It seems those of us that dare to live on the ocean’s coastlines are a different breed. It may seem to outsiders that we live in a perpetual vacation-location. Changing seasons however, reap many harvests and Hurricanes can be a devastating crop. The range of Atlantic activity is from June 1st to November 30th, Hurricane Season.
As awareness spreads that there is a tropical storm of interest, you begin listening to the weather reports. As focus is placed on the projected path, there is that moment of denial. Reality may come too late to some who refuse to heed the warnings. Boarding up windows and gathering supplies we currently don’t have around the house, are just some of the steps needed to weather the blast Mother Nature is about to provide. You brace as the time nears for the infamous “landfall”. The incoming monster may be growing in size and strength, or there is a chance it will collide with another of its kind to literally rip innocence apart. A sense of horror kicks in. Some of us in the fanned out path will be safe; experiencing only high wind gusts, maybe heavy thunderstorms. Others will get the sheer brunt of the shore sweep or tornadoes spun off from the destructive giant. Then there are those that get the ‘hit’. Storm surge can totally take out your travel route to work for a week or more. Familiar structures may be displaced or simply disappear. Boats seek new port on the highway, lofted out of the ocean like a child’s toy. Cars migrate without drivers to other districts. Pets and livestock are abandoned as unprepared people flee to higher ground. Highways are jammed with urgent motorists on paralyzed escape routes…some losing their lives in the process. Others simply losing their minds. Power outages for 7 to 10 days mean that you are not only without electricity but there is no sanitary water either. Batteries, canned goods and fresh water become gold. Your city transforms into a different planet.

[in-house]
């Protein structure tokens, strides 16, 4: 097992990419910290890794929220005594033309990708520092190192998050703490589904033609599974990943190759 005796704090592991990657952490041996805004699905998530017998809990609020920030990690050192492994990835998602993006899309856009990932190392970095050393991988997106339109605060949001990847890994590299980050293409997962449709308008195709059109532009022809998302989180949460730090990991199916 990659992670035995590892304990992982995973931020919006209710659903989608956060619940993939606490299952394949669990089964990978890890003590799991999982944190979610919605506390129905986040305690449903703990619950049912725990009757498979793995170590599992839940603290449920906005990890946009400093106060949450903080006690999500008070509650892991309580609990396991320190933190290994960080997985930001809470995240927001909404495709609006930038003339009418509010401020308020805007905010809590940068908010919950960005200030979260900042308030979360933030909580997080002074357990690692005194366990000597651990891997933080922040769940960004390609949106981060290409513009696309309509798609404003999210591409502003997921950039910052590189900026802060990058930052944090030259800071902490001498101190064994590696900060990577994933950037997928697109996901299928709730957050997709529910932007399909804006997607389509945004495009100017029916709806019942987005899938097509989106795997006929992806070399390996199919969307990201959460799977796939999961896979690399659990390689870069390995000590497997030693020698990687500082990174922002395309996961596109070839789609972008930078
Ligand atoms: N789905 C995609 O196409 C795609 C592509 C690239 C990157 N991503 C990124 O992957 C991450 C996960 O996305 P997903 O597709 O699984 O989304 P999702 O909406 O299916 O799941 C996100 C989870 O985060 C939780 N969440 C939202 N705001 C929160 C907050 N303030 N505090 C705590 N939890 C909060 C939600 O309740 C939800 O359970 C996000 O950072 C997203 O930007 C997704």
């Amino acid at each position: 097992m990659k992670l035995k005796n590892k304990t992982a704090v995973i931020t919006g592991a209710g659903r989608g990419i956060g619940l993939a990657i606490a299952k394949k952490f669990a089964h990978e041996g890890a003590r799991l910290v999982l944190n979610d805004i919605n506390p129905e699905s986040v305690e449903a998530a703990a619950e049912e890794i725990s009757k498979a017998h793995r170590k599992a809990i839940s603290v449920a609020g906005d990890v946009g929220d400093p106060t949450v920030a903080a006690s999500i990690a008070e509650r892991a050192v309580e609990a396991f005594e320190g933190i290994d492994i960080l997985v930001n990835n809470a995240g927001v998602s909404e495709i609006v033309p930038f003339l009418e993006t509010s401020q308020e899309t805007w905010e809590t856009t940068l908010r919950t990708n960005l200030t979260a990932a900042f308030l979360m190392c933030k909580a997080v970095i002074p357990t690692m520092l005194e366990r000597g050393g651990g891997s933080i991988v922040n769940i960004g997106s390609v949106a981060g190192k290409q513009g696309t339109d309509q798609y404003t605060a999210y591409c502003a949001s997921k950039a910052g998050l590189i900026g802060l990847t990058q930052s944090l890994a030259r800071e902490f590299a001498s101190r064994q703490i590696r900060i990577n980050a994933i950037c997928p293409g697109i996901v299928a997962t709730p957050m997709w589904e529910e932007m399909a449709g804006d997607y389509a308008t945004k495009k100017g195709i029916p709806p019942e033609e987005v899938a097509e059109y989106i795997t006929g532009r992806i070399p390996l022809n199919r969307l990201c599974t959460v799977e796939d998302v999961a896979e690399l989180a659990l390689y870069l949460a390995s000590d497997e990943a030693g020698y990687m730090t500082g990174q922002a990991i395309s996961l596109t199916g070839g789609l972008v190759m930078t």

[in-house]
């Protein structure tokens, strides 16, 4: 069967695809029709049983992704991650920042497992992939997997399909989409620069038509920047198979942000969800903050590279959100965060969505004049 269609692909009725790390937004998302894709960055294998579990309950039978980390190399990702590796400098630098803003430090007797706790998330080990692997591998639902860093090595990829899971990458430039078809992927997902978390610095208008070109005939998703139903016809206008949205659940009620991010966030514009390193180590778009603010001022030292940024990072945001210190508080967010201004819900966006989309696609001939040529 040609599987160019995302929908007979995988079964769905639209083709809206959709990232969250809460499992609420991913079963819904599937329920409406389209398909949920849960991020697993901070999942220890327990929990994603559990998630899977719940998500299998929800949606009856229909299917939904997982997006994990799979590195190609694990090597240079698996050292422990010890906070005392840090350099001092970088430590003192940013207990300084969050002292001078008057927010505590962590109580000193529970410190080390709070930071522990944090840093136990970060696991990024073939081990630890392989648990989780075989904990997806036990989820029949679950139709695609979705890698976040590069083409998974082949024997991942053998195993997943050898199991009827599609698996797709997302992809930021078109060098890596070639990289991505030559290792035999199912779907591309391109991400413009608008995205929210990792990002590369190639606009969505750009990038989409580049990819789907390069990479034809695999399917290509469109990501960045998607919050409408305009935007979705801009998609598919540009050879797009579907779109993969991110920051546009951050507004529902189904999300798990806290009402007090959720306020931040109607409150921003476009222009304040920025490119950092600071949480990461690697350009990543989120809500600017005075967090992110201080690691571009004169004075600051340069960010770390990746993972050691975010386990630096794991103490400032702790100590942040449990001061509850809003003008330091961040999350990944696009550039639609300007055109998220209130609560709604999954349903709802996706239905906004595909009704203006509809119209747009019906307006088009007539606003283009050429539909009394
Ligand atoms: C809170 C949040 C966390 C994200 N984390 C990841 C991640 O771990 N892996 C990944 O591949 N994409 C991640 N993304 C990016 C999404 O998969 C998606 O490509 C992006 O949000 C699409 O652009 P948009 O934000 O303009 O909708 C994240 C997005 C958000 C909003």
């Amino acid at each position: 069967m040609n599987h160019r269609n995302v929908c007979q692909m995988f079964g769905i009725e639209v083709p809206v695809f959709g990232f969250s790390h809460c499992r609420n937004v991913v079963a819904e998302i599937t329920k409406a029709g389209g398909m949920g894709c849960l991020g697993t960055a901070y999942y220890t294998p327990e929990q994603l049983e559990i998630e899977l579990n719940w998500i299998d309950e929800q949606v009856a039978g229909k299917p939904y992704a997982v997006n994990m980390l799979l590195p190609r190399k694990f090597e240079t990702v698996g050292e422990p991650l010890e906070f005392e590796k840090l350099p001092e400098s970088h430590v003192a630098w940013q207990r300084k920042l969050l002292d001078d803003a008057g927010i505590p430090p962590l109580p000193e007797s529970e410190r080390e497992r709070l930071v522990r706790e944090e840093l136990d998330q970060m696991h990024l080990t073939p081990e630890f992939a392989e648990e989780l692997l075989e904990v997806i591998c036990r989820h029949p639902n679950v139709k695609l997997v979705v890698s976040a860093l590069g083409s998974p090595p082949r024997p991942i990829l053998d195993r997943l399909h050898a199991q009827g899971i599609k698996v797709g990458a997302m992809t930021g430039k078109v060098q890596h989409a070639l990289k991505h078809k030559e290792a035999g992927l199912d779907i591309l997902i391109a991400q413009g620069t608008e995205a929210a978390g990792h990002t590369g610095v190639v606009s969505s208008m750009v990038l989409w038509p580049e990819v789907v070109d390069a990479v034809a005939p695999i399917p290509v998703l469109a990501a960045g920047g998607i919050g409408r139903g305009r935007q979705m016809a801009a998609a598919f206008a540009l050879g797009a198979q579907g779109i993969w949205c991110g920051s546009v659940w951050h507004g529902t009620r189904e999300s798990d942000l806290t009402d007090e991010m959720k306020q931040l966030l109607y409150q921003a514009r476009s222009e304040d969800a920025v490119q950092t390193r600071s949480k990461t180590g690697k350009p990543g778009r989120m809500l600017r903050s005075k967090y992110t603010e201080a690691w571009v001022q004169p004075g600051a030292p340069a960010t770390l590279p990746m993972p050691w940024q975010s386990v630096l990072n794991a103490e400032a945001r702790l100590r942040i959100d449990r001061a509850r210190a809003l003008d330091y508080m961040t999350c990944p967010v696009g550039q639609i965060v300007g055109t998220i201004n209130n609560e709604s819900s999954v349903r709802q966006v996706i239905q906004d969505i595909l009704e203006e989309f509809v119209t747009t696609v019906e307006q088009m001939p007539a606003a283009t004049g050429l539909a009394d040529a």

A kind of quiet sets in as you now wonder how you are going to pay your bills since you can’t even get to work. Entire neighborhoods may be wiped off the map with the deadly combination of wind, surf, flooding and erosion. Inevitably, there will be those that suffer the ultimate loss of loved ones. Material objects are washed away, gone forever. Somehow, though the cost is high, these notorious storms seem to bring humanity back in check. Neighbors that never even met each other before are now helping one another to survive, rebuild, regroup. Memories are literally history in the making.
Granted, there are other acts of nature that can be just as cataclysmic. The aftermath not only exposes the open nerve of a flattened landscape but the compassion of humanity as well, for it will be needed to create, improve and build again.